The Act does not provide for taking away the land of non-Bhumidars. thereforee, there is a clear mis-reading of the Act by the Additional Collector. In order to avoid the obviously unjust result of having the land belonging to another Bhumidar treated as within the Bhumidari of the petitioner, it is necessary to quash the order impugned in this Writ Petition and to direct the Competent Authority to ascertain the excess of land in the hands of the petitioner which is included in his Bhumidari holding. This means that the petitioner is entitled to select 45 standard acres out of his Bhumidari and retain the same. If his Bhumidari is less than 45 standard acres, there will be no excess and no part of the land will vest in the Government. If, on the other hand the petitioner is found to hold more than 45 standard acres as a Bhumidar then the balance will vest in the Government. For this purpose, it is quite irrelevant to determine as to what portion of the land was held by the petitioner as an owner on 10th February, 1959. In fact, there is no mention of the ownership in the entire Act. The Act only applies to Bhumidars and Asamis and to no one else.

Thus, the question to be ascertained is not how much land the petitioner owned on 10th February, 1959, but of what portion of the land he became Bhumidar. Now it may be said for argument that the petitioner was declared a Bhumidar of 851/2 standard acres initially. But, as a result of subsequent evens, some other persons have been declared Bhumidars of a large portion of this land. The Bhumidari declaration is to be based on the possession of the tenants and others at the commencement of the Delhi Land Reforms Act, 1954. Thus, even though the declaration of Bhumidari may be made in 1963, as in the case of the Civil Suit, it would date back to 1954 which would be earlier than 10th February, 1959. The Additional Collector has made the mistake of taking the date of the decree by the Civil Court as decisive instead of the fact that the decree dates back to the commencement of the Delhi Land Reforms Act, 1954. Thus, there will have to be a re-determination of the facts of the case in the light of the above observations.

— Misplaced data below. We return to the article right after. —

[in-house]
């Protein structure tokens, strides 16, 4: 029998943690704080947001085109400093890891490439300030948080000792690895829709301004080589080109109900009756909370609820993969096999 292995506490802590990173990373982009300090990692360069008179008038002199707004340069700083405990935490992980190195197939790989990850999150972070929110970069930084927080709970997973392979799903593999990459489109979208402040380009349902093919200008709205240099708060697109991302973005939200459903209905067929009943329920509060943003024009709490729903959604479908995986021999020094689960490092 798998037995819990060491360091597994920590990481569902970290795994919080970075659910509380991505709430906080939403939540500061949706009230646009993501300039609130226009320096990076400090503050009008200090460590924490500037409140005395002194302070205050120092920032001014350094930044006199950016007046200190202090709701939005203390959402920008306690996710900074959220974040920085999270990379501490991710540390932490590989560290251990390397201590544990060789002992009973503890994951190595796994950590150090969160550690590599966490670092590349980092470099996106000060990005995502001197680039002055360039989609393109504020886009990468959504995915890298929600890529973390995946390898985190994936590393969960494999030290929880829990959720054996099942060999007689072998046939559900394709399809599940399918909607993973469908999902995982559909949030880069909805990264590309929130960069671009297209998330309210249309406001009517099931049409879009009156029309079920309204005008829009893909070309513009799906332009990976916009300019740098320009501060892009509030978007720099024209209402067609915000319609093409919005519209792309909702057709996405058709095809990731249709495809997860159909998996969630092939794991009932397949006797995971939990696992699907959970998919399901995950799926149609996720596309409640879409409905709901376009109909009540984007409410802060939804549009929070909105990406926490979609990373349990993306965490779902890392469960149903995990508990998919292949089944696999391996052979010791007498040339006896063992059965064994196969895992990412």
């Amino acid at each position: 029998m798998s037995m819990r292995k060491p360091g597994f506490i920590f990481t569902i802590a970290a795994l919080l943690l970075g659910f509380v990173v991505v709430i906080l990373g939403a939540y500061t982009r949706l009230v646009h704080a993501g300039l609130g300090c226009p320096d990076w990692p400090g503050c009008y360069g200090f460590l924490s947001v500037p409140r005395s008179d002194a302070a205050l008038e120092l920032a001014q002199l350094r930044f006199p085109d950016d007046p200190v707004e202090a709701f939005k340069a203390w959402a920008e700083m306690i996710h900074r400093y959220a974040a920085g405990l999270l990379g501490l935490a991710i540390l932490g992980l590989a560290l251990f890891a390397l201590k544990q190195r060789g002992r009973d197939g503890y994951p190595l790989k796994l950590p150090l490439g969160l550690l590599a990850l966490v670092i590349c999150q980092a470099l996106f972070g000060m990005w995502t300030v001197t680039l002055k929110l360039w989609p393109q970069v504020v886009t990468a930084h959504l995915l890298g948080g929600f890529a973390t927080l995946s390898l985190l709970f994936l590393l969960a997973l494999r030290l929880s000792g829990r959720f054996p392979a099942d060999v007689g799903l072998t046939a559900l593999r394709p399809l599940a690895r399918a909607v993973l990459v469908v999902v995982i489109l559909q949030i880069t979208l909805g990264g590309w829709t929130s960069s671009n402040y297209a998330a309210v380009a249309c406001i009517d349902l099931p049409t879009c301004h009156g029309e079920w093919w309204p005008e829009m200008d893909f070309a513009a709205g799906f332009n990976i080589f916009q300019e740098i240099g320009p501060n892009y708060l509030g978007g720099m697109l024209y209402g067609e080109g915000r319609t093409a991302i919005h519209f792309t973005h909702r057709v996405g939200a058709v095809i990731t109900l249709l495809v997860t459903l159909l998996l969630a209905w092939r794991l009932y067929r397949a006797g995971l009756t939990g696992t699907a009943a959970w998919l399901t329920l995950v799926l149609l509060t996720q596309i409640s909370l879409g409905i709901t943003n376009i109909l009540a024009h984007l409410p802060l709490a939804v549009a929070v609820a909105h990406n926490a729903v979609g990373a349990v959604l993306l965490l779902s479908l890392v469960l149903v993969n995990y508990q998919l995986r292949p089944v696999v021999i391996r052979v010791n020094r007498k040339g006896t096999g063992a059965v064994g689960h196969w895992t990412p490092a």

7. I, thereforee, accept this Writ Petition, quash the order of the Additional Collector holding that the petitioner has to give up 401/2 standard acres out of the land in his possession. I also issue a writ of mandamus directing the Competent Authority to ascertain the area held by the petitioner as a Bhumidar and also to determine the excess if any which has to vest in the Government under the provisions of Section 8 (1) of the Act. In case there is any excess, the petitioner is entitled to select 45 standard acres out of the entire area held by him as a Bhumidar, which he has to retain. After this has been done, the balance of the land, if any, will vest in the Government. I do not however award any costs, as I affirm the order that the petitioner is entitled to retain 45 standard acres.

8. Petition allowed.